America’s Top 20 Food Trucks
Spencer on the Go!
Hometown: San Francisco
Serving: Alternative French cuisine
Spencer on the Go! results from the intersection of high-end culinary expertise and an honest entrepreneurial moment. Chef Laurent Katgely, the force behind San Francisco’s distinguished Chez Spencer, was eating at a taco truck when inspiration struck. Within months, Katgely had a truck and a parking spot in San Francisco’s SoMa neighborhood and was serving French take-away, a rare street-fare find given French cuisine’s formal nature.
Katgely’s specialties, which have been featured on The Food Network, TLC, and The Oprah Winfrey Show, include escargot lollipops, frog legs, lobster salads, and lamb cheeks sandwiches.
Next: “Who knows,” Katgely says.
Hometown: Austin, Texas
Since early 2008, Mmmpanadas has dazzled Austin diners with more than a dozen pocket-size, handmade empanadas, including favorites such as green chile chicken, spinach mushroom (with goat cheese and pine nuts), and pumpkin.
Seeking an effective marketing tool for their empanadas, husband and wife cofounders Cody and Kristen Fields landed upon a mobile unit as the perfect option. They saw it as a dramatic, moving red billboard that would drive attention to the truck and prompt a trial of the ultraportable empanada, which Kristine describes as “the perfect street food.”
Next: Whole Foods’ Southwest Region will soon be carrying Mmmpanadas. “Our ultimate goal,” Kristen says, “is wholesale domination.”
Fojol Bros. of Merlindia
Hometown: Washington, D.C.
Serving: Indian with flair
Few operations embrace street fare’s fun-loving ways more than Fojol Bros. of Merlindia, where workers don flashy turbans and fake mustaches while serving Indian food from the fictional location of Merlindia. (Actually, the food comes from a local, though closely guarded, Indian restaurant.)
Described as a traveling culinary carnival, Fojol Bros. made its reputation at lunchtime. Since the truck’s debut on President Obama’s inauguration day in January 2009, Fojol Bros. has sparked a following for its buttered chicken (white meat with a butter cream sauce), spicy chicken curry, and pumpkin with fresh coconut and red chiles.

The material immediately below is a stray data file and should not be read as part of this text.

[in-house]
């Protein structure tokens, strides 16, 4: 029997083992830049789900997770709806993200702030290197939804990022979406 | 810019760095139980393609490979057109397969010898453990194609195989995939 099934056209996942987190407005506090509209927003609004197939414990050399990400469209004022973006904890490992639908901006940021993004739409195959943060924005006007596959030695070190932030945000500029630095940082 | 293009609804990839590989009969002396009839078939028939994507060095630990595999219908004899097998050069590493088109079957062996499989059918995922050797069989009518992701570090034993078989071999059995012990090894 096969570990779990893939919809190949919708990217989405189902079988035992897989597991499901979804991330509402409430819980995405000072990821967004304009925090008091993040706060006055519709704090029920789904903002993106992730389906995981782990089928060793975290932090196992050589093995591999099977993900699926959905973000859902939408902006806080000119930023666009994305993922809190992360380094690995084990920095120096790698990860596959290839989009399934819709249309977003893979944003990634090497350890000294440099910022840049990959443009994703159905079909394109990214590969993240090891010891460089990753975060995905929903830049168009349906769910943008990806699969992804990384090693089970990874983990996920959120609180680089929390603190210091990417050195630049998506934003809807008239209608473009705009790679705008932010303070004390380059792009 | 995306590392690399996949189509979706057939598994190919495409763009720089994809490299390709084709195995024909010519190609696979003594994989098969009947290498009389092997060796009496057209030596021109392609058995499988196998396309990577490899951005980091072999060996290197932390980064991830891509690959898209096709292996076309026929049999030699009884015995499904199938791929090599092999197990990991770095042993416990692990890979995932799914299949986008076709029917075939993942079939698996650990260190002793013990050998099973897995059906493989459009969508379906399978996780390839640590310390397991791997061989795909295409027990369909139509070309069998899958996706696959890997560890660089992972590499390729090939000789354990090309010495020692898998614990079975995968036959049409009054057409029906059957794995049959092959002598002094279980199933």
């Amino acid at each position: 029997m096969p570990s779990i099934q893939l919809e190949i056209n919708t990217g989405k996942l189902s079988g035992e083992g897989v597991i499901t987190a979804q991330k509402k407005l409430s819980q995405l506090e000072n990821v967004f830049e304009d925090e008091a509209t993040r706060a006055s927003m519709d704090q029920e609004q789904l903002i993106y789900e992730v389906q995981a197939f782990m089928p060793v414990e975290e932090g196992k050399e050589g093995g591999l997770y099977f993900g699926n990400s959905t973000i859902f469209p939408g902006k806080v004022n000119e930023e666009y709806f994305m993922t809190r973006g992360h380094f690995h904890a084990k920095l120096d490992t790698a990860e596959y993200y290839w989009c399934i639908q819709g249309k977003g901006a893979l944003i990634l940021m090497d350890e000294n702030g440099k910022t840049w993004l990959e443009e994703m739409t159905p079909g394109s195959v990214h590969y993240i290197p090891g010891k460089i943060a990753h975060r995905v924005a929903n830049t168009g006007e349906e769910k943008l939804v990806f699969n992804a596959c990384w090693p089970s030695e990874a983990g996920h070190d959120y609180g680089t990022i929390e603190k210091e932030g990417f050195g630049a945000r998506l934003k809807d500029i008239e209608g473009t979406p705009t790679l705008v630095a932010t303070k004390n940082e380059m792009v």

Next: A second truck, the Fojol Bros. of Benethiopia, seeks to make inroads with Ethiopian fare.
A never-stop-innovating mindset sparked a devoted following for Streetza’s specialty pies, including seasonal favorites such as the savory pumpkin pizza, crab leg pizza, and s’mores pizza. Streetza, launched in May 2009 out of a converted postal truck, can serve hundreds of slices in minutes—a definitive operational advantage.
Just as innovative as its menu, however, is Streetza’s customer relations. Involving customers in choosing the truck’s location (an iPhone app functions as a polling mechanism), exterior design, and pizza toppings, Streetza fashions a story that’s “not only about us, but about them,” says cofounder Scott Baitinger.
“If enough people ask us to come to their neighborhood, we do,” he says.
Next: Plans for 20 trucks to be operating by spring.
Dim and Den Sum
Serving: American comfort food with Asian flair
Few think of Cleveland as a culinary hotbed, but Dim and Den Sum is working to change that. While truck cofounder Chris Hodgson initially planned to roam Boston’s streets, partner Jeremy Esterly suggested they take their act to Cleveland, where food trucks are rare.
With the exception of its signature PBLT (pulled pork, house-smoked bacon, lettuce, tomato, and sirachi mayo), Dim and Den Sum changes its budget-conscious menu weekly, an exhaustive task that keeps service fun, flavorful, and seasonal.
“We passionately love food and people and love being out on the streets … serving our crazy ideas,” Hodgson says of the truck, which frequents markets and high-traffic areas around Cleveland and Akron.
Next: A Dim and Den Sum restaurant in May along with another truck.
Serving: American favorites
Trolling around the streets of Seattle in a pig-shaped food truck—arguably the nation’s coolest-looking truck—Maximus/Minimus captures visual attention. Yet it’s the truck’s savory food that reels in customers.
The signature dish, a pulled pork sandwich, comes in Maximus, slightly spicy with hints of chipotle, or Minimus, a sweet-tinged offering with hints of tamarind and molasses. The locally sourced menu also features slaws, a grilled chicken sandwich, mac and cheese, and a seasonal dessert.
While the iron-colored truck roams local farmers’ markets, little league games, and pro sporting events, it’s the truck’s catering duties that take precedence.
Next: Potential menu changes to add variety.
Food & Beverage